In 1882 the British Army was involved in fighting in Egypt to secure control of the Suez Canal, with the British facing off against the Egyptians and Sudanese. The final outcome was to see Britain gain political control of the country and the canal at the expense of the French, Egyptians and Ottomans. At the Sweet Water Canal, on August 28, 1882 the British force was attacked by the Egyptians, led by Amed Urabi Pasha. They needed to carve a passage through Ismailia and the cultivated Delta. Both attacks were repulsed. The Household Cavalry under the command of General Drury Drury-Lowe led the “Moonlight Charge”, consisting of the Royal Horse Guards and 7th Dragoon Guards galloping at full tilt into enemy rifle fire. Their ranks were whittled down from the saddle, but still they charged headlong, ever forward. Sir Baker Russell commanded 7th on the right; whereas the Household was led by Colonel Ewart, c/o of the Life Guards. They captured 11 Egyptian guns.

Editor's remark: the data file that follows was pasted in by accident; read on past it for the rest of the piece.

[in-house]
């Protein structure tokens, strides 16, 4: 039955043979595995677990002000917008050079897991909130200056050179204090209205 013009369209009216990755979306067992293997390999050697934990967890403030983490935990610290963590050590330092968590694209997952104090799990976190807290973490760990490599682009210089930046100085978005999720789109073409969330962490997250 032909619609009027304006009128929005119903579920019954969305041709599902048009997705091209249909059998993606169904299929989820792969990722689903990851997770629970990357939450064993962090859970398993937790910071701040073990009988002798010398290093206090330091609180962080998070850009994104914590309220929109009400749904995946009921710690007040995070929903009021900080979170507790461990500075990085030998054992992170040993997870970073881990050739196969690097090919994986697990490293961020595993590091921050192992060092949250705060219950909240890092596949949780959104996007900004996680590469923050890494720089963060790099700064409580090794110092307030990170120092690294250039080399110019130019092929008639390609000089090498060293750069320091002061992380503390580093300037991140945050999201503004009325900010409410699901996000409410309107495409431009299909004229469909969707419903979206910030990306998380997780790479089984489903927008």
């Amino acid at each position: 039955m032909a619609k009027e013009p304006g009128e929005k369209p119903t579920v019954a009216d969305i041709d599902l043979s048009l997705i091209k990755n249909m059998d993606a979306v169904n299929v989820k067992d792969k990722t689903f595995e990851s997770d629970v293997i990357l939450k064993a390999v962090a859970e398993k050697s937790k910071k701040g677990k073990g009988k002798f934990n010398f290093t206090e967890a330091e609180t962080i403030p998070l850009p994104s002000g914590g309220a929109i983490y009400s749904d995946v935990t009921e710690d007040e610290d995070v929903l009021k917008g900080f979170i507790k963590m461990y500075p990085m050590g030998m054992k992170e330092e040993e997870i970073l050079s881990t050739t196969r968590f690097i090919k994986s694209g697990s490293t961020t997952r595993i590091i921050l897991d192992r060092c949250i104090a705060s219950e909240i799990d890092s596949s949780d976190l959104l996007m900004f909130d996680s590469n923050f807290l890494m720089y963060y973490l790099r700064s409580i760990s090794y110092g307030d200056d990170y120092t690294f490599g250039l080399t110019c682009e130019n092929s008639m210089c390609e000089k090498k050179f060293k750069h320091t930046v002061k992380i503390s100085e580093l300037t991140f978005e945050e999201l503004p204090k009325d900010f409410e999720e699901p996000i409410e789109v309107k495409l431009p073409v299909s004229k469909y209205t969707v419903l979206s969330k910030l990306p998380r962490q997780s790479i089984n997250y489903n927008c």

In honour of this event the Bandmaster of the 2nd Life Guards composed a piece of music called the Kassassin Galop which was published in the same year, complete with a wonderful late Victorian illustration on the cover- note the moonlight over the scene and the revolver flying through the sky:
Having shown my mother (who reads music) the piece, it is apparently quite a complex piece of music. The Wright and Round’s Brass Band News in February 1883 described it as:
In honour of the brilliant and successful Grand Charge of the British Cavalry at the Battle of Kassassin, Egypt. Splendid passage for basses. Showy but not difficult.